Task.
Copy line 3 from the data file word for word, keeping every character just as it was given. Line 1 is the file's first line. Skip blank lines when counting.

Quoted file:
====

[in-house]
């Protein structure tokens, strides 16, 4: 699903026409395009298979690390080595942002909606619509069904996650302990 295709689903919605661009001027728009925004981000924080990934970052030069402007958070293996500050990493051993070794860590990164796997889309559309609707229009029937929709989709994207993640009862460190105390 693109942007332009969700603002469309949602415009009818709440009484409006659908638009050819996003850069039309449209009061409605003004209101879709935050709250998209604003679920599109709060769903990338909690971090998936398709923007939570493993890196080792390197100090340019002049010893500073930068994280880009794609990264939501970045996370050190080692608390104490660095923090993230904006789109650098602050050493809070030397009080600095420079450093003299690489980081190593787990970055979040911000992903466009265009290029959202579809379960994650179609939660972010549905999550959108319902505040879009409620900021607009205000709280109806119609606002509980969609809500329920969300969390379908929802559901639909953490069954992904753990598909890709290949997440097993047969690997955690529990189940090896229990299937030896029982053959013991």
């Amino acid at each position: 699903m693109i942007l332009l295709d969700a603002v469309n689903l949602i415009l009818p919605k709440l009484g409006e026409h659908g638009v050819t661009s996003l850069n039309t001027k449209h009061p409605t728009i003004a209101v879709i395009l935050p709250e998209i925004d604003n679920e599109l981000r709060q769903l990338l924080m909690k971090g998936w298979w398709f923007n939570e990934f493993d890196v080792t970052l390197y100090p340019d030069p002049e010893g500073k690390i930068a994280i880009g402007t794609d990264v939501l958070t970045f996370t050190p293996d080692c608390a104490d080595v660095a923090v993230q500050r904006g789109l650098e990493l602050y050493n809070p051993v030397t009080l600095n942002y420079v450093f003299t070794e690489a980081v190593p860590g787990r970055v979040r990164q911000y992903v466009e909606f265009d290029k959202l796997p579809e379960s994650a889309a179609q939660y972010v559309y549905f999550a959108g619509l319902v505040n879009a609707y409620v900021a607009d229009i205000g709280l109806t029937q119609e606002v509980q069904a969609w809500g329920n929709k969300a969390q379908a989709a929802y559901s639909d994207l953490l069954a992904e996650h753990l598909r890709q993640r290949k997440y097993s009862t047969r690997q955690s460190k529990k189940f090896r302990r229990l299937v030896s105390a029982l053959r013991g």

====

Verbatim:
């Amino acid at each position: 699903m693109i942007l332009l295709d969700a603002v469309n689903l949602i415009l009818p919605k709440l009484g409006e026409h659908g638009v050819t661009s996003l850069n039309t001027k449209h009061p409605t728009i003004a209101v879709i395009l935050p709250e998209i925004d604003n679920e599109l981000r709060q769903l990338l924080m909690k971090g998936w298979w398709f923007n939570e990934f493993d890196v080792t970052l390197y100090p340019d030069p002049e010893g500073k690390i930068a994280i880009g402007t794609d990264v939501l958070t970045f996370t050190p293996d080692c608390a104490d080595v660095a923090v993230q500050r904006g789109l650098e990493l602050y050493n809070p051993v030397t009080l600095n942002y420079v450093f003299t070794e690489a980081v190593p860590g787990r970055v979040r990164q911000y992903v466009e909606f265009d290029k959202l796997p579809e379960s994650a889309a179609q939660y972010v559309y549905f999550a959108g619509l319902v505040n879009a609707y409620v900021a607009d229009i205000g709280l109806t029937q119609e606002v509980q069904a969609w809500g329920n929709k969300a969390q379908a989709a929802y559901s639909d994207l953490l069954a992904e996650h753990l598909r890709q993640r290949k997440y097993s009862t047969r690997q955690s460190k529990k189940f090896r302990r229990l299937v030896s105390a029982l053959r013991g």